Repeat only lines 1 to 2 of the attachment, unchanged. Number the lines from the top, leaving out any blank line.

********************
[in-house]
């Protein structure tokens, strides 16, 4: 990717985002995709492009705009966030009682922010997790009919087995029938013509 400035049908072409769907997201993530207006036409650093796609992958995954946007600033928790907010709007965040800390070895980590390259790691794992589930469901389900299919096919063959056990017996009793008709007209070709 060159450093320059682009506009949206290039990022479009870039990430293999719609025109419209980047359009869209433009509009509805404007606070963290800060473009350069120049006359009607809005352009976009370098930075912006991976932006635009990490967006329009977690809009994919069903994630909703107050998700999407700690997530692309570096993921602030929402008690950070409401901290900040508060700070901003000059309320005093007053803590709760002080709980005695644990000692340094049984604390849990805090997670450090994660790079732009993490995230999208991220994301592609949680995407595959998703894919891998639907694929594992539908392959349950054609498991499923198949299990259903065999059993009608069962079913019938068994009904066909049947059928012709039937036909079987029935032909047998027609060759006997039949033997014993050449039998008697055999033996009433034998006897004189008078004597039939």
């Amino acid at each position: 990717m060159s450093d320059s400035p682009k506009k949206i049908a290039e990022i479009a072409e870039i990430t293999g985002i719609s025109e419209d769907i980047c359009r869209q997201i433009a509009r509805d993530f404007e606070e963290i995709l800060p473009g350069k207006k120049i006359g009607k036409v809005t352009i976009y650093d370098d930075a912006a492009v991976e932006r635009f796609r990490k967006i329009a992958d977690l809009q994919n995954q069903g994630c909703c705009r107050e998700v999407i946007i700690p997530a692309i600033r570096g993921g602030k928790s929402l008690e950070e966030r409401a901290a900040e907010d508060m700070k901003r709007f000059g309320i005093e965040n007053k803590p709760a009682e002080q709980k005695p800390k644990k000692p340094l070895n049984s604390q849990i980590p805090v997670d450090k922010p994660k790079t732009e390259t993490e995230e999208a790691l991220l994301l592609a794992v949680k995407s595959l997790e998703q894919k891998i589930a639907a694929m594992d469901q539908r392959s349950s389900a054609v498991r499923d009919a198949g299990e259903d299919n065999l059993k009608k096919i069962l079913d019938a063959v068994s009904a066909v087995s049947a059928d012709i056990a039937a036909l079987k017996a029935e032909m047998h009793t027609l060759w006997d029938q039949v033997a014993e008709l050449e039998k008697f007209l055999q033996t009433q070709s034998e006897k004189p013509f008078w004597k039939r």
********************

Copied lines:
[in-house]
């Protein structure tokens, strides 16, 4: 990717985002995709492009705009966030009682922010997790009919087995029938013509 400035049908072409769907997201993530207006036409650093796609992958995954946007600033928790907010709007965040800390070895980590390259790691794992589930469901389900299919096919063959056990017996009793008709007209070709 060159450093320059682009506009949206290039990022479009870039990430293999719609025109419209980047359009869209433009509009509805404007606070963290800060473009350069120049006359009607809005352009976009370098930075912006991976932006635009990490967006329009977690809009994919069903994630909703107050998700999407700690997530692309570096993921602030929402008690950070409401901290900040508060700070901003000059309320005093007053803590709760002080709980005695644990000692340094049984604390849990805090997670450090994660790079732009993490995230999208991220994301592609949680995407595959998703894919891998639907694929594992539908392959349950054609498991499923198949299990259903065999059993009608069962079913019938068994009904066909049947059928012709039937036909079987029935032909047998027609060759006997039949033997014993050449039998008697055999033996009433034998006897004189008078004597039939």